City Open House on the Pattulo – Part 1

I am just starting to get back to regular life, after all the excitement of this week.

In New Westminster, there have been no less than two major twitterstorm brous-ha-ha (which I contend is the appropriate plural form of that word).

One is the announcement that the City will charge ahead with the MUCF and office tower, after their developer-partner bailed. I have had a lot of conversations with a lot of people about this in the last week, and will opine soon.

The bigger news story to me was the huge turnout by the people of New Westminster at the Master Transportation Plan open houses. Yes, there was discussion about the MTP, but (and it pains me to say this as a member of the MTP Committee) the real issue of the night was not the MTP, it was the damn Bridge. The MTP was like Larry Holmes vs. Rodney Bobick in Manila in 1975: a nominally interesting lead-in to the real show.

The meeting I attended at the Justice Institute was very well attended. The room has a seating capacity of 250, and there were not many empty seats. Apparently, the daytime meeting at the Century House was also very well attended, with estimates north of 100 people (“crowded enough to be just uncomfortable” was how it was described to me).

More than 300 people from across the City come out on a Thursday to debate transportation policy. This is why I love New Westminster.

Another reason is that this meeting was live-streamed by a group of volunteers: and that video is available for you to watch now. Got to to see the video, and thank the people who produced it.

Again, New Westminster demonstrated to TransLink what consultation looks like. The consultant engaged by the City outlined the proposal presented by TransLink, and then showed various other options that TransLink had not offered. More importantly, he talked about the myriad of things we need to discuss when talking about the future of the bridge.

First, the options.

Options 1 & 2 are, respectively, the upstream and downstream options of the six-lane bridge, as proposed by TransLink. Enough said about those. The one interesting point raised at this meeting is that this option may cost in the order of $750 Million, which is less than the $1 Billion that TransLink suggested during their initial consultations.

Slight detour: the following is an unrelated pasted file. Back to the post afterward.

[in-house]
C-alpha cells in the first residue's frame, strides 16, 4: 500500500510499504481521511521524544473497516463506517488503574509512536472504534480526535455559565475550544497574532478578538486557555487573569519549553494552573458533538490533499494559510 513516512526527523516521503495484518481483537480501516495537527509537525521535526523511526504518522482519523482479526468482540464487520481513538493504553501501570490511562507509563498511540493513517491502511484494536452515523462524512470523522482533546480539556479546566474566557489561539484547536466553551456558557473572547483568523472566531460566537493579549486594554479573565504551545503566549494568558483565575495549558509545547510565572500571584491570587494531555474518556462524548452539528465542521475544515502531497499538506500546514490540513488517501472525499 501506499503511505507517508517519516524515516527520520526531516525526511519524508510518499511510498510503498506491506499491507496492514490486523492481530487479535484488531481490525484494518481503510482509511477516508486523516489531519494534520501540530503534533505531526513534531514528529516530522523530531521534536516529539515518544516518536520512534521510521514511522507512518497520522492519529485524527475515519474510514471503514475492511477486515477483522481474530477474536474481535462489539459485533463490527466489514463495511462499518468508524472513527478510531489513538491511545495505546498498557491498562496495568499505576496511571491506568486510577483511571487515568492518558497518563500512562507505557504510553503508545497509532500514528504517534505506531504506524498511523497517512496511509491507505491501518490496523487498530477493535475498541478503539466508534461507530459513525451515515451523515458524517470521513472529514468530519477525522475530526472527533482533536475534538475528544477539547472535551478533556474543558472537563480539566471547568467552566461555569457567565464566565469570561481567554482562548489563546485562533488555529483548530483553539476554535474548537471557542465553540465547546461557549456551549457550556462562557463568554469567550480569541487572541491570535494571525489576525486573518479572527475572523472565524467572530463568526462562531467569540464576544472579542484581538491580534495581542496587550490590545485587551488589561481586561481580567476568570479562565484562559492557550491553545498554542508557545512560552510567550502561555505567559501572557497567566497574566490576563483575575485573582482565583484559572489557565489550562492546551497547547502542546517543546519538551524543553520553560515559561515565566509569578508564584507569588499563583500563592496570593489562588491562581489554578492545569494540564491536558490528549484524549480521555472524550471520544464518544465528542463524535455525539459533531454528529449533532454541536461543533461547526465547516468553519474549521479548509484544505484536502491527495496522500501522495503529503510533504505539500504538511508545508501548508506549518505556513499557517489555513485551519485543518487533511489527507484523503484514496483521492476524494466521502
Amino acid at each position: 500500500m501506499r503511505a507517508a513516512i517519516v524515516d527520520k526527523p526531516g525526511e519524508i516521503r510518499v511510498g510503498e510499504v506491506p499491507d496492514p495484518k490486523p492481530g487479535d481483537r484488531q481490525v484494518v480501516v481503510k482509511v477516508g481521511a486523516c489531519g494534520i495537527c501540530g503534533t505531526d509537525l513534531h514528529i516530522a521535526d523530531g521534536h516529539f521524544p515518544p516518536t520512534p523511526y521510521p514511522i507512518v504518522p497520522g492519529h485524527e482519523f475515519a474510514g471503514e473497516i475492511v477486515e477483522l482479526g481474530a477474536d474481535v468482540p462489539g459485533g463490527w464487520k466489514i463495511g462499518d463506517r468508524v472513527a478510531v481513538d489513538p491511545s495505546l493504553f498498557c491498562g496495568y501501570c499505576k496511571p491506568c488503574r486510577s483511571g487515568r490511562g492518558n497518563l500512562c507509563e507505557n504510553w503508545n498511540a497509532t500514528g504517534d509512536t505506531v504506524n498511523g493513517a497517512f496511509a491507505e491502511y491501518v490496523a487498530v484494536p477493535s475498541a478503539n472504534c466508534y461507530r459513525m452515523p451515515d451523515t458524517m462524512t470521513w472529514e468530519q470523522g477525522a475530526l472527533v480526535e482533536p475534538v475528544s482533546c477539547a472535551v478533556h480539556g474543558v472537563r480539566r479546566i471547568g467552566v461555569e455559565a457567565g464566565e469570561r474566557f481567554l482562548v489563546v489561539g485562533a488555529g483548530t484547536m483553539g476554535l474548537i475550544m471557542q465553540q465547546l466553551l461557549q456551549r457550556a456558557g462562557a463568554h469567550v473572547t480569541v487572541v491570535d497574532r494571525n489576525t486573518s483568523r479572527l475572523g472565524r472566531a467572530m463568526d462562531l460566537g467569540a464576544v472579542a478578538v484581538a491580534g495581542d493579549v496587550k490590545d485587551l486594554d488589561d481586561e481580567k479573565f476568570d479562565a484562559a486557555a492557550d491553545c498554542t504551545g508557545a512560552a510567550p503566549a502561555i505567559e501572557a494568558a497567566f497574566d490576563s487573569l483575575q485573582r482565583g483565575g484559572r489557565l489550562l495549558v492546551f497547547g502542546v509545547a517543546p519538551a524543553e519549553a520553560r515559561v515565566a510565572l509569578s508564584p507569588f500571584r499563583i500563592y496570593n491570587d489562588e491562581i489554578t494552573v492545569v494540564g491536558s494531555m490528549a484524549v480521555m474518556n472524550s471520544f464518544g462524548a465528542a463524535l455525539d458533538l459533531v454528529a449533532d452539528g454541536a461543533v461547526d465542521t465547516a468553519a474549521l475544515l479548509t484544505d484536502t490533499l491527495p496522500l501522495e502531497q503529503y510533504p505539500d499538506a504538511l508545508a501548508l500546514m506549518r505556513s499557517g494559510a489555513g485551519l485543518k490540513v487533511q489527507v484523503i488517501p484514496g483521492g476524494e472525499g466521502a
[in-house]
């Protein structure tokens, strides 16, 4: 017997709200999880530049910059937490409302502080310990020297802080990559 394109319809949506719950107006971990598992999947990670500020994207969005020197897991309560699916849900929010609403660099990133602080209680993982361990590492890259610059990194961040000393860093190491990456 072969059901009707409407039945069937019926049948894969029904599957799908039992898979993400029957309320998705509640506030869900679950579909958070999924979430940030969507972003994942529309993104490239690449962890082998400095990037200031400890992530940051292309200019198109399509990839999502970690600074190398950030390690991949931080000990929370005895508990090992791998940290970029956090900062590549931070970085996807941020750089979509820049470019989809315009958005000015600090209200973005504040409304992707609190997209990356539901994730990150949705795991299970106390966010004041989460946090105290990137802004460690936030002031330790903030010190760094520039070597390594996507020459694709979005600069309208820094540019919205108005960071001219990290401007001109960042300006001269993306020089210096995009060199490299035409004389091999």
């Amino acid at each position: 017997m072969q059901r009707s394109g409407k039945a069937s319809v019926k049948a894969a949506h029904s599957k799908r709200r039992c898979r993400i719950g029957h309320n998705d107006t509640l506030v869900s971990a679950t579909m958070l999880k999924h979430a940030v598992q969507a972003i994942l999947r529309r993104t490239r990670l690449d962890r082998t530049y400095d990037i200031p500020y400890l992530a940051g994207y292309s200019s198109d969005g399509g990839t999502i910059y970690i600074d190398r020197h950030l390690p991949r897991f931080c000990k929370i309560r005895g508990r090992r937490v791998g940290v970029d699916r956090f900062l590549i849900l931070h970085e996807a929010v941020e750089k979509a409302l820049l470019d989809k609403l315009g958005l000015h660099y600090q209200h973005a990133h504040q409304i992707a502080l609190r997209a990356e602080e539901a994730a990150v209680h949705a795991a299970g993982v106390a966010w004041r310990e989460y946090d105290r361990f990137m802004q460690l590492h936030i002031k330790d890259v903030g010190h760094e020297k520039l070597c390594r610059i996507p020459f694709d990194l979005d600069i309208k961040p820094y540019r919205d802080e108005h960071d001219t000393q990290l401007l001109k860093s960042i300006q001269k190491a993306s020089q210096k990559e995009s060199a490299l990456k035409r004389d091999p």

Option 3 is the refurbishment of the existing bridge. This would reduce the lanes to a three-lane counterflow design similar to the Lions Gate, and would cost in the order of $200Million. It was suggested at the meeting that this would result in increased congestion, but that is a debateable point. Most urban transportation experts and the experience of every other city in the history of earth suggests the exact opposite.

Options 4 & 5 are replacing the bridge in approximately the same locations TransLink has proposed, but building a modern 4-lane bridge. Order of magnitude costs for this are $600 Million. This option provides all the safety and structural benefits of the TransLink proposals, at a lower costs, and has the bonus of not causing a major shift in the traffic situation on either side of the bridge.

Option 6 involved simply decommissioning the bridge and replacing it with air. I have to admit, 6 months ago when I started blogging about this, I would have thought that a fanciful option, but a couple of New West City Councillors have mentioned it as an option, and judging by the response of the crowd at the JI (watch the coverage at 51:40, that is the loudest reaction at any moment in the presentation), I am coming around to seeing that this might be a viable starting point for negotiations, and an idea worth exploring.

This option was priced at about $40 Million. I heard it said after the meeting by a business leader in the City; “Give me two weeks, I’ll get you the $40 Million”. She might have been being facetious, but there is no doubt that money would be easily returned just by developing the land freed up by the removal of the bridge.